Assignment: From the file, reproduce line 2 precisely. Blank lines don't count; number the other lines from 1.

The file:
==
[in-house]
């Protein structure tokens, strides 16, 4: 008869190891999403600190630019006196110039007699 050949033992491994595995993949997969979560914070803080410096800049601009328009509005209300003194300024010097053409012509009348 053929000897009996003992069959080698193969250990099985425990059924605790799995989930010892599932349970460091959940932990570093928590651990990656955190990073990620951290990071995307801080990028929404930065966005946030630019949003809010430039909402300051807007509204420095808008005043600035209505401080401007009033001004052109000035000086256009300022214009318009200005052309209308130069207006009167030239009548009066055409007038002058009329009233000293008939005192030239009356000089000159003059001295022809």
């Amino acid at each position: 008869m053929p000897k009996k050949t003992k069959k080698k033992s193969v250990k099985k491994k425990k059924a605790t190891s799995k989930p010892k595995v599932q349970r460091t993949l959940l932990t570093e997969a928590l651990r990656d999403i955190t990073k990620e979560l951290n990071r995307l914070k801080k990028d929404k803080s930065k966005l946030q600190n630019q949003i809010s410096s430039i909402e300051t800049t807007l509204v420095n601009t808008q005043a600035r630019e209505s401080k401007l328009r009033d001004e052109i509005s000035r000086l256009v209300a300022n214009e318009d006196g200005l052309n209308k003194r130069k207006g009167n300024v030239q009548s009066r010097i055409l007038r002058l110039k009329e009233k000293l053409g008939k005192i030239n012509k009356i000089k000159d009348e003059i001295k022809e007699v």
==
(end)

């Protein structure tokens, strides 16, 4: 008869190891999403600190630019006196110039007699 050949033992491994595995993949997969979560914070803080410096800049601009328009509005209300003194300024010097053409012509009348 053929000897009996003992069959080698193969250990099985425990059924605790799995989930010892599932349970460091959940932990570093928590651990990656955190990073990620951290990071995307801080990028929404930065966005946030630019949003809010430039909402300051807007509204420095808008005043600035209505401080401007009033001004052109000035000086256009300022214009318009200005052309209308130069207006009167030239009548009066055409007038002058009329009233000293008939005192030239009356000089000159003059001295022809």